I spoke today, by chance, with two of my former adoption clients. They are very different women in so many ways, and they had very different adoption stories. One woman is married; the other is single. One adopted a boy with about an hour’s notice; the other, a girl with whose birthmother she was matched at five months. One is a stay-at-home mom; the other, a career woman. One is in her early thirties; the other, her late forties. Two very different women, but they expressed two things in common: each adores her child, and each is frightened of adopting again.
“Second adoption cold feet,” I call it, and it is something I see often. I know so many people who are over-the-moon happy with their first adoption, want to expand their families and yet are afraid to adopt again. For some, cost is a real issue: their first adoption cost so much, and they are now feeling financially stretched thin. They have real, true concerns that they may not be able to afford a second adoption if costs end up more than anticipated. I feel for this group and try to help them find affordable paths to their next adoption, but I am going to put them aside for a moment and focus on “cold feet”.
Why do people have fears that go beyond finances when they approach a second adoption? I have a few observations . . .
First, the path to an adoption is stressful. Even in the very best of circumstances, there is tension around the time of birth: birthparents can always change their plans and adoptive parents must always keep this reality in mind. So even when an adoption is going very well and results in a smooth and “uneventful” placement, there is anxiety leading up to it. People who have had great first adoption experiences still look to a second adoption with the dual worries: “What if it doesn’t go as smoothly as last time?” and “Even if we have another really good experience, can we handle the drama that it entails?”
When things haven’t gone entirely smoothly or worse, when people have experienced a fall through or other adoption loss, it is even harder to approach a second adoption. I remember one couple who adopted a wonderful baby boy whom they adore, who said to me, “We’d love more children, but we will never adopt again.” When I asked about this they explained that they were totally stressed out by the lawyer they worked with. “She made us so anxious in the process. We can’t handle it again — not with a young child at home.” Sadly, my reminders that they had many other avenues to adoption did not quell their fears.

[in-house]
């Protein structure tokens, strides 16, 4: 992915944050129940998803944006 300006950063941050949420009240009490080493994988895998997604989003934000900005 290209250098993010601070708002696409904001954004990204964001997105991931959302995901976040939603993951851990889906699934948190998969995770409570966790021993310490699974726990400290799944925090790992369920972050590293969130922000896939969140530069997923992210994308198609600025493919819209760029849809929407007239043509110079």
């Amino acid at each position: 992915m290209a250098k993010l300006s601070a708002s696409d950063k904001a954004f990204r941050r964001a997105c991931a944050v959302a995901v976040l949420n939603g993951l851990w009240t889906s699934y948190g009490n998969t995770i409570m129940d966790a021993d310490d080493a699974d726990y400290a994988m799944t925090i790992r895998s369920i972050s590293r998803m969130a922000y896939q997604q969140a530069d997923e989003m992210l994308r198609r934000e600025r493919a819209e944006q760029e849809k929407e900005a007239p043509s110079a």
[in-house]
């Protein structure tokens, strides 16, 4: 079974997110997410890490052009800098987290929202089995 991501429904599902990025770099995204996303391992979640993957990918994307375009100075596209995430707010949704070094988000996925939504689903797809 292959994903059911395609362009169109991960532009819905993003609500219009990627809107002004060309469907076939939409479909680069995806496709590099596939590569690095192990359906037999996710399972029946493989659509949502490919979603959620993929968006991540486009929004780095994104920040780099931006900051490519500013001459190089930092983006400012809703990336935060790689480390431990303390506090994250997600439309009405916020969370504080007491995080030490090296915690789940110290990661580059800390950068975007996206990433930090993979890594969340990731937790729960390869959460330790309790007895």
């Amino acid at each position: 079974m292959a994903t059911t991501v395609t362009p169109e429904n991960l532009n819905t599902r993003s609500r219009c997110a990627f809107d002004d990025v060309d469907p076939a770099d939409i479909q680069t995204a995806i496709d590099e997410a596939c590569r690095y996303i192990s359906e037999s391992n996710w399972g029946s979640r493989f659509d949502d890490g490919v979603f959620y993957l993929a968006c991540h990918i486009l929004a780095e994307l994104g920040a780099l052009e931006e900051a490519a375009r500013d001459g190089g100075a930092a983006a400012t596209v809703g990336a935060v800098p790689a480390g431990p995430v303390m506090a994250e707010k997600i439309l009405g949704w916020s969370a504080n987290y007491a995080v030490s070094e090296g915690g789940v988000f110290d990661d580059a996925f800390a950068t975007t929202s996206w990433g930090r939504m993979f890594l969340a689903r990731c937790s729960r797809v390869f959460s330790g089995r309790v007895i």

Fears of a difficult process undoubtedly slow some people down and stop others. However, I think the real issue with “cold feet” must do with the fear that they won’t be “so lucky next time around”. By “so lucky,” parents are referring to their child. Like almost all parents, they adore their child and see him or her as the most extraordinary child. However, unlike parents whose children are born to them and who seem to assume that a second child, while possibly not quite as spectacular as their first, will be very much like the first born. They approach a second child with a kind of curiosity, assuming many similarities to the first child and curious about some possible differences.
Adoptive parents seem to see it differently — or at least, many do. They believe they “lucked out” the first time and adopted a great child but fear this is unlikely to happen again. They don’t assume that their second child will be like their first and, in fact, imagine he or she will be very different. While no one wants to admit it, thoughts go something like this, “We hit the adoption jackpot the first time and got Henry. No other baby is as wonderful. Next time our luck could turn on us and land us with ‘a dud.’”
So what happens? I have seen things go a few different ways. There are some adoptive parents who simply capitulate to their fears: “We would have liked to have a bigger family, but we are grateful for the child we have.” There are others who embark on a second adoption and then drag their feet. I know a few such families now — they seem to be slowly easing themselves into another adoption. I’m guessing that it feels like taking one step forward and another back, as they balance hopes and fears. And finally, there are some brave souls who forge forward inviting hope to triumph over fear. They are people who have a fundamental belief that our hearts expand — that as much as we adore our first children, there remains ample room in our hearts to love a second. And with this belief in the ability of the heart to expand is the knowledge that as parents, they will love and cherish each of their children for who they are. As one adoptive mother said to me, “One of the things I love about adoption is that you don’t start with assumptions or expectations of who your child will be. It is a process of discovery.”
I hope that if you are reading this and contemplating a second adoption, thoughts of a new baby to love will warm your feet . . . and heart.